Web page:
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J Clin Endocrinol Metab. 2014 Aug;99(8):2720-8. doi: 10.1210/jc.2013-3162. Epub 2014 Mar 31.

Impact of vitamin D3 dietary supplement matrix on clinical response.

Author information

1
Lokahi Health Center (M.L.T.), Kailua Kona, Hawaii 96740; AOMA Graduate School of Integrative Medicine, (J.S.F.) Austin, Texas 78745; Wayne State University (A.B.), Detroit, Michigan 48202; Pacific Pearl Center for Health and Healing (E.O.), La Jolla, California 92037; Cancer Treatment Centers of America Western Regional Medical Center (L.S.), Phoenix, Arizona 85338; and Bastyr University Research Institute (R.B.), San Diego, California 98028.

Abstract

CONTEXT:

As a result of research suggesting increased health risk with low serum 25-hydroxycholecalciferol (25(OH)D), health care providers are measuring it frequently. Providers and patients are faced with treatment choices when low status is identified.

OBJECTIVE:

To compare the safety and efficacy of three vitamin D3 dietary supplements with different delivery matrices.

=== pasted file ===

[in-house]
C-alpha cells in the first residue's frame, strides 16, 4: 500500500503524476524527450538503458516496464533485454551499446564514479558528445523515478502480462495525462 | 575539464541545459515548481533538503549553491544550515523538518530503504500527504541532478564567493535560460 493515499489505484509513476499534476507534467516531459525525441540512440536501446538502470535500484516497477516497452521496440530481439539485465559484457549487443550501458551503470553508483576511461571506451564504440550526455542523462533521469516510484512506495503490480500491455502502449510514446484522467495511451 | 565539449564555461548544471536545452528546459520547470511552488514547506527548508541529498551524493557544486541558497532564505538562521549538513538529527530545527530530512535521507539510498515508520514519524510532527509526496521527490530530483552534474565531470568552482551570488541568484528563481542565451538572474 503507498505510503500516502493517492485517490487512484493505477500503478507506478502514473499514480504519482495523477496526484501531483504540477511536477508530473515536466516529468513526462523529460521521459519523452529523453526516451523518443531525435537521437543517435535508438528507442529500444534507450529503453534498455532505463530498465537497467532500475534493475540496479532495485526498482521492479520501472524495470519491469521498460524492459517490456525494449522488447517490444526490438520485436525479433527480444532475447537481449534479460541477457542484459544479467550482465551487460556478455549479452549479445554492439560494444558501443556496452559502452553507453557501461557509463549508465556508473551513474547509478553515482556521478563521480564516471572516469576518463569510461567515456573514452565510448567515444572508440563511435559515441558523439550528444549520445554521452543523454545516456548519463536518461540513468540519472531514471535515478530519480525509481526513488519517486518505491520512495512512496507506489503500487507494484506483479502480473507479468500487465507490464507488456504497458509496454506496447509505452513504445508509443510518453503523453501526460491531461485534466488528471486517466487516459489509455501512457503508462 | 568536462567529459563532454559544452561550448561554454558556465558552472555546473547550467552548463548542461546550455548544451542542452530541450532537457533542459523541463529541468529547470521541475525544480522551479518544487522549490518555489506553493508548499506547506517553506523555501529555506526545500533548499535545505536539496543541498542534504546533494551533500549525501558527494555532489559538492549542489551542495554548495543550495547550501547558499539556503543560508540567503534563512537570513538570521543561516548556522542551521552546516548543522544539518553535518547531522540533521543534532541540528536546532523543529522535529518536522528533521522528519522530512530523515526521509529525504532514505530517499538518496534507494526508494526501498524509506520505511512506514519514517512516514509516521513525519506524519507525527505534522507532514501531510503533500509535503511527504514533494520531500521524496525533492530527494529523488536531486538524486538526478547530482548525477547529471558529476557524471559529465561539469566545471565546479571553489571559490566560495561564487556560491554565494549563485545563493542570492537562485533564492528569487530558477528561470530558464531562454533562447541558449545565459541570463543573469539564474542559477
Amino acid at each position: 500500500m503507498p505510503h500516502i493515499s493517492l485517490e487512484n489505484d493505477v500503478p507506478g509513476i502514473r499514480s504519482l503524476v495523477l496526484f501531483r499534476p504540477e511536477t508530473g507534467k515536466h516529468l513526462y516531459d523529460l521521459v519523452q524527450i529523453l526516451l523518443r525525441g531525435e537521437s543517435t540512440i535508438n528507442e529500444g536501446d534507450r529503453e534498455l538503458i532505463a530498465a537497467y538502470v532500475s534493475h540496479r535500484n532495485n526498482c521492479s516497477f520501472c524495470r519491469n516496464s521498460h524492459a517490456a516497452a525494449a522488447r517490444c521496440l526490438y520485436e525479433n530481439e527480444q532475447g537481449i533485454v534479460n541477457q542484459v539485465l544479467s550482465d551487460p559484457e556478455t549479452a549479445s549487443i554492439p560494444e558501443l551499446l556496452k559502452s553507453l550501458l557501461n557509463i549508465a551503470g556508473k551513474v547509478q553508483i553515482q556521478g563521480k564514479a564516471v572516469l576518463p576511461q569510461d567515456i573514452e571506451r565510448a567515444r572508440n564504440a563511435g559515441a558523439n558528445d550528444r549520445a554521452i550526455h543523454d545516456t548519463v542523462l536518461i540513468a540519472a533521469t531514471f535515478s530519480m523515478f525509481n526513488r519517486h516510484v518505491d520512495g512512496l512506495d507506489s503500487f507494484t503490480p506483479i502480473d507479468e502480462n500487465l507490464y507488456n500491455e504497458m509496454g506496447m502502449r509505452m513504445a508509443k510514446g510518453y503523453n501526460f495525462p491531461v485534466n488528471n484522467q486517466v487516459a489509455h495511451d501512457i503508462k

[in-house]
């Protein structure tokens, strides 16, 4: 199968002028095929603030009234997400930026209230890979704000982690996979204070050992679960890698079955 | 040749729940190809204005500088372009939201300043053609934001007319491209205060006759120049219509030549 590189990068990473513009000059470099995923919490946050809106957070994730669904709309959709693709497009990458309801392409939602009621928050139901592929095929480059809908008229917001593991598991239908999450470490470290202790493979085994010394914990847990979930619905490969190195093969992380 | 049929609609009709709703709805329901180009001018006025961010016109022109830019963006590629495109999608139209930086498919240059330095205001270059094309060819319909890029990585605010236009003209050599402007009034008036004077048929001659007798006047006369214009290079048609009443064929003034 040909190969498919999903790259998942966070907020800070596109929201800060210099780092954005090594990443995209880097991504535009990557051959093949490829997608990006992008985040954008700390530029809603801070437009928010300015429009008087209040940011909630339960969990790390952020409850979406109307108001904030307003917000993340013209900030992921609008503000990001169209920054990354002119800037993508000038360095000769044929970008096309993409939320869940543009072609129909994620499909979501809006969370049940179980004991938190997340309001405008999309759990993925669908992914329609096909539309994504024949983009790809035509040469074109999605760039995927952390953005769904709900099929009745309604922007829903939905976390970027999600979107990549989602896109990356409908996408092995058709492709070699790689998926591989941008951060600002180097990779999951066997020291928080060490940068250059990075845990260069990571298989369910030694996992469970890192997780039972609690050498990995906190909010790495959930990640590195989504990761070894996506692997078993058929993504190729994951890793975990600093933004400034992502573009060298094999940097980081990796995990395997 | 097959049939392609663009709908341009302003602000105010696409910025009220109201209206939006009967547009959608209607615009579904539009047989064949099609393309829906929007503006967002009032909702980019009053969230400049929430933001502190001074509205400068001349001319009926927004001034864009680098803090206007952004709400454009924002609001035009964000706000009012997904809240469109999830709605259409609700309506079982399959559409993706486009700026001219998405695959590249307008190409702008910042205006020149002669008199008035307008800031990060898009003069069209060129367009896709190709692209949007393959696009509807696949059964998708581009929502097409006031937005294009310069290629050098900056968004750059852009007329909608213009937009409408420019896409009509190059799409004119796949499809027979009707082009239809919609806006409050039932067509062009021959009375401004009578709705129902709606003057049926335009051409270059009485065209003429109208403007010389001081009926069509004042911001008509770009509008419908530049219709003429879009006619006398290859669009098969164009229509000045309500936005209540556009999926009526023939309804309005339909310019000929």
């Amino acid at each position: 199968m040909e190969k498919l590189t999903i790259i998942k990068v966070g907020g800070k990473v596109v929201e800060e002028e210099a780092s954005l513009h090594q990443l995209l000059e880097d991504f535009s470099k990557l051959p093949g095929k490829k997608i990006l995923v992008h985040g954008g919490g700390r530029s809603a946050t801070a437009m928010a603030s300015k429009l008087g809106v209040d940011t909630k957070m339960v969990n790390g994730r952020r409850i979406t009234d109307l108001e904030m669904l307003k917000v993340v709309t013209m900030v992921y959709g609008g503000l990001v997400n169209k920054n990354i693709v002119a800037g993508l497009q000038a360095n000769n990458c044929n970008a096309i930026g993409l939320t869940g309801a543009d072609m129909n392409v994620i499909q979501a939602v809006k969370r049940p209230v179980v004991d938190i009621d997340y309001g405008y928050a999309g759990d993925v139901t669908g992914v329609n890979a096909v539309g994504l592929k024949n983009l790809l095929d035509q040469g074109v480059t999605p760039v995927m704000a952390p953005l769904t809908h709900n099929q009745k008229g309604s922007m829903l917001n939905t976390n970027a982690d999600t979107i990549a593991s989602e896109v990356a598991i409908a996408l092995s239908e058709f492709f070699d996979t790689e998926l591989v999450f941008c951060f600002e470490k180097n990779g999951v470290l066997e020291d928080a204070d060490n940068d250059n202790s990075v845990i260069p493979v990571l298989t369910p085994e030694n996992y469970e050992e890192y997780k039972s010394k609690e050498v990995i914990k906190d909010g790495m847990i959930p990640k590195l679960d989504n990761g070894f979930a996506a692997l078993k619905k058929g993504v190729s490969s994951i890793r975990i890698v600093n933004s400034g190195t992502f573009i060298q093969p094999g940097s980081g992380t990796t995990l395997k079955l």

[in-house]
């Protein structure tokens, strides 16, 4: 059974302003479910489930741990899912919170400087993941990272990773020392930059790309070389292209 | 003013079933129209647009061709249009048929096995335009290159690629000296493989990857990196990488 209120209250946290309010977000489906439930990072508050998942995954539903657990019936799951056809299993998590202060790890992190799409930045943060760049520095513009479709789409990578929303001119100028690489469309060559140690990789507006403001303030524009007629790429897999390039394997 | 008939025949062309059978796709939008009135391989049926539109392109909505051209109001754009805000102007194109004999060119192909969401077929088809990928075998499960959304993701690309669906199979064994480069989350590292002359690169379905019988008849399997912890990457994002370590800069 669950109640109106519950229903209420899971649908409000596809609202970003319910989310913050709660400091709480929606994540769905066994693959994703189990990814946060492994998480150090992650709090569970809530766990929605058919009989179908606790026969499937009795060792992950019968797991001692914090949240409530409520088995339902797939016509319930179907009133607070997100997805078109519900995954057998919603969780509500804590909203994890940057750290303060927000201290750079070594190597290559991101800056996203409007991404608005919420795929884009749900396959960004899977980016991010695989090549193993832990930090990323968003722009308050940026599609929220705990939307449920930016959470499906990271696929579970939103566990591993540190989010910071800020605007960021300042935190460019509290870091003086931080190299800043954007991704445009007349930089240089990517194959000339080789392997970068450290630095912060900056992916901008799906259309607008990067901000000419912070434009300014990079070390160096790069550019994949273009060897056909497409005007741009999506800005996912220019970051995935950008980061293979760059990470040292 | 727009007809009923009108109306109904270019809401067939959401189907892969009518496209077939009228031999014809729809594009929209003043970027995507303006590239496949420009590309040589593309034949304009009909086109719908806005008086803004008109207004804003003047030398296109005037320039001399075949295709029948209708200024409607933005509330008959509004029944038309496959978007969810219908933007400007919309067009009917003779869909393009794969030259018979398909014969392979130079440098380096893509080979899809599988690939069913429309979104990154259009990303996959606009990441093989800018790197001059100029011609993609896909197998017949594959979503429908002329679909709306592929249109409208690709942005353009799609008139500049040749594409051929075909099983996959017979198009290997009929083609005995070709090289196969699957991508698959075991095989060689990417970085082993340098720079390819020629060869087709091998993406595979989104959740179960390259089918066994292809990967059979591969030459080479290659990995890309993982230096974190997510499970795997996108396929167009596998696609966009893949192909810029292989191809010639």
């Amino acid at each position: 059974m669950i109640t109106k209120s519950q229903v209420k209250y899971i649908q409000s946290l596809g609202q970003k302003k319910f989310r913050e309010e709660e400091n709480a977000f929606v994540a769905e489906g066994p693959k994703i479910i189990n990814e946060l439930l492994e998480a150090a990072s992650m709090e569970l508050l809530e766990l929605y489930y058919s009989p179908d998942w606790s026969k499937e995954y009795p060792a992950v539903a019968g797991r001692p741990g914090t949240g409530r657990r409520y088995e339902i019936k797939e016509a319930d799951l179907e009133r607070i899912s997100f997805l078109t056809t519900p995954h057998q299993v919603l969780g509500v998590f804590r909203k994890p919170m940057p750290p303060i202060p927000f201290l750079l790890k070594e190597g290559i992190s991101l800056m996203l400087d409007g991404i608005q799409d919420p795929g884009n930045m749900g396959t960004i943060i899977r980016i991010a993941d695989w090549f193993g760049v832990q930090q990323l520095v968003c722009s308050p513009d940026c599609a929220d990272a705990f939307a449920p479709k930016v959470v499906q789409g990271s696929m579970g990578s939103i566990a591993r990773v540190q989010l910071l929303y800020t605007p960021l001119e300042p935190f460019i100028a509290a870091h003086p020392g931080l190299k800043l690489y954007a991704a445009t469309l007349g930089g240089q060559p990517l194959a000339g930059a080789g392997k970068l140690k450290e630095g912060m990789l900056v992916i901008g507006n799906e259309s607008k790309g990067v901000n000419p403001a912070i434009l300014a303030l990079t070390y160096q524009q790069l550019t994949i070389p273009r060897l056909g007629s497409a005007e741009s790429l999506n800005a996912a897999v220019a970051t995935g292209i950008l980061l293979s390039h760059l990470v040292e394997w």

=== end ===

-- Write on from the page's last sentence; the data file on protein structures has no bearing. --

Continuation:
SETTING AND DESIGN:

A 12-week, parallel group, single-masked, clinical trial was conducted in Seattle, Washington and Kailua Kona, Hawaii. Sixty-six healthy adults with (25(OH)D) <33 ng/mL were randomly assigned to take one of three D3 supplements, ie, a chewable tablet (TAB), an oil-emulsified drop (DROP), or an encapsulated powder (CAP) at a label-claimed dose of 10,000 IU/day. Actual D3 content was assessed by a third party and the results adjusted based on the actual D3 content administered. Mean change in 25(OH)D/mcg D3 administered; difference in the proportion of D3 insufficient participants (ie, 25(OH)D ≤30 ng/mL) reaching sufficiency (ie, 25(OH)D ≥30 ng/mL); and mean change in serum 1, 25-dihydroxycholecalciferol were measured.

RESULTS:

In two of the three products tested, the measured vitamin D3 content varied considerably from the label-claimed dose. Differences in 25(OH)D/mcg D3 administered were significantly different between groups (P = .04; n = 55). Pairwise comparisons demonstrated DROP resulted in a greater increase than TAB (P < .05) but not than CAP. TAB was not different from CAP. The proportions reaching sufficiency were: 100% (TAB and CAP) and 80% (DROP) (P = .03 between groups; n = 55). 1, 25-Dihydroxycholecalciferol did not change significantly in any group.

CONCLUSIONS:

Oil-emulsified vitamin D3 supplements resulted in a greater mean change in serum 25(OH)D concentration, but fewer patients reaching vitamin D sufficiency, than chewable or encapsulated supplements.

PMID:
24684456
PMCID:
PMC4121030
DOI:
10.1210/jc.2013-3162
[Indexed for MEDLINE]
Free PMC Article
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